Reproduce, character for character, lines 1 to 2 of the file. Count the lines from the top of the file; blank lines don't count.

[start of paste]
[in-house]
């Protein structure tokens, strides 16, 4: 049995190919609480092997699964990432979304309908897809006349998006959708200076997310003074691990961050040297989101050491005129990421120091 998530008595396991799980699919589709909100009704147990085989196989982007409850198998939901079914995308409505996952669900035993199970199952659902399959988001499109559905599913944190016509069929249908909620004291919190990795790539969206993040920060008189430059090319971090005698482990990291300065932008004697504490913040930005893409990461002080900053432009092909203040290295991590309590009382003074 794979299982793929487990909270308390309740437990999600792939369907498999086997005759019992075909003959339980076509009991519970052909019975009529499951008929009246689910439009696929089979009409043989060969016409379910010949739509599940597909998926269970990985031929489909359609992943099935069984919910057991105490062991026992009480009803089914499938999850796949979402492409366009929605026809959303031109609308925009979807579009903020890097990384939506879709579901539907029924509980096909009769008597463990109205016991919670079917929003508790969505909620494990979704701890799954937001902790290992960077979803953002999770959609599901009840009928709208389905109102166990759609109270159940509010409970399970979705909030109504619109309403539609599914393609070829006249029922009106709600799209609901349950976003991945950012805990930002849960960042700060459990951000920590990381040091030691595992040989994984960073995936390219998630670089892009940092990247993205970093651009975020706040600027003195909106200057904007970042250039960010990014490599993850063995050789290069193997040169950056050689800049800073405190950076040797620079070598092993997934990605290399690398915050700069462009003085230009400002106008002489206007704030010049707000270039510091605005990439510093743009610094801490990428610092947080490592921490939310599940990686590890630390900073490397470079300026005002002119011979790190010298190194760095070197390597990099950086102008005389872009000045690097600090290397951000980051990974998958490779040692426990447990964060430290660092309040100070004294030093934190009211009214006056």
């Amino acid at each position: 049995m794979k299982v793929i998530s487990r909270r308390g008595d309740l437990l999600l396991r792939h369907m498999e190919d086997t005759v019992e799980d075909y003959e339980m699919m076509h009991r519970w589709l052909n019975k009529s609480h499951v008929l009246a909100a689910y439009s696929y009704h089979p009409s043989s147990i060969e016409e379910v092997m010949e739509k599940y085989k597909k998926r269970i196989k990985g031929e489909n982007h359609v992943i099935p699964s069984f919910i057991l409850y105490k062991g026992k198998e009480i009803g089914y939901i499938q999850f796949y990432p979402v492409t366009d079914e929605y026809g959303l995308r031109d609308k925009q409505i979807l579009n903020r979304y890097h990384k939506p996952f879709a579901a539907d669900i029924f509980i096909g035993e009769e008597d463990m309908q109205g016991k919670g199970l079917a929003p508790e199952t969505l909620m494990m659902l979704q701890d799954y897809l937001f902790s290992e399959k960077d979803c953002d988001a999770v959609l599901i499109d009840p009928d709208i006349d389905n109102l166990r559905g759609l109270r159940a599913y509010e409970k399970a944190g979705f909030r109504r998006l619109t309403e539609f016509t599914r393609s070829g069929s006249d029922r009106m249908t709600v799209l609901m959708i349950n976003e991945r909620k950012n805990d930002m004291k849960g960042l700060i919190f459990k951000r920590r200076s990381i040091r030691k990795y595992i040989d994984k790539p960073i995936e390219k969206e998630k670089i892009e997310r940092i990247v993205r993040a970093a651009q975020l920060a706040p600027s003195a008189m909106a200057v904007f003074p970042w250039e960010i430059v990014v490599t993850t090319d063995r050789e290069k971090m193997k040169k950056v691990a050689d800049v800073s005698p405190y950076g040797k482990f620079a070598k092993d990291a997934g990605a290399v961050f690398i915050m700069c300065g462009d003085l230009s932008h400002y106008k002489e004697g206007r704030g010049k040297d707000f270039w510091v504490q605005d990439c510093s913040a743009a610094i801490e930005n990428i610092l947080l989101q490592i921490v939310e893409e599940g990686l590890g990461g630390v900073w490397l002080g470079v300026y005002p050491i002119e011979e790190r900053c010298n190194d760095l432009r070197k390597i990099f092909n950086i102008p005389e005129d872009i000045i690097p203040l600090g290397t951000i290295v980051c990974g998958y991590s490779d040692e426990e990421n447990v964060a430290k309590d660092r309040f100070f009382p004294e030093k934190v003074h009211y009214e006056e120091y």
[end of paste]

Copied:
[in-house]
């Protein structure tokens, strides 16, 4: 049995190919609480092997699964990432979304309908897809006349998006959708200076997310003074691990961050040297989101050491005129990421120091 998530008595396991799980699919589709909100009704147990085989196989982007409850198998939901079914995308409505996952669900035993199970199952659902399959988001499109559905599913944190016509069929249908909620004291919190990795790539969206993040920060008189430059090319971090005698482990990291300065932008004697504490913040930005893409990461002080900053432009092909203040290295991590309590009382003074 794979299982793929487990909270308390309740437990999600792939369907498999086997005759019992075909003959339980076509009991519970052909019975009529499951008929009246689910439009696929089979009409043989060969016409379910010949739509599940597909998926269970990985031929489909359609992943099935069984919910057991105490062991026992009480009803089914499938999850796949979402492409366009929605026809959303031109609308925009979807579009903020890097990384939506879709579901539907029924509980096909009769008597463990109205016991919670079917929003508790969505909620494990979704701890799954937001902790290992960077979803953002999770959609599901009840009928709208389905109102166990759609109270159940509010409970399970979705909030109504619109309403539609599914393609070829006249029922009106709600799209609901349950976003991945950012805990930002849960960042700060459990951000920590990381040091030691595992040989994984960073995936390219998630670089892009940092990247993205970093651009975020706040600027003195909106200057904007970042250039960010990014490599993850063995050789290069193997040169950056050689800049800073405190950076040797620079070598092993997934990605290399690398915050700069462009003085230009400002106008002489206007704030010049707000270039510091605005990439510093743009610094801490990428610092947080490592921490939310599940990686590890630390900073490397470079300026005002002119011979790190010298190194760095070197390597990099950086102008005389872009000045690097600090290397951000980051990974998958490779040692426990447990964060430290660092309040100070004294030093934190009211009214006056």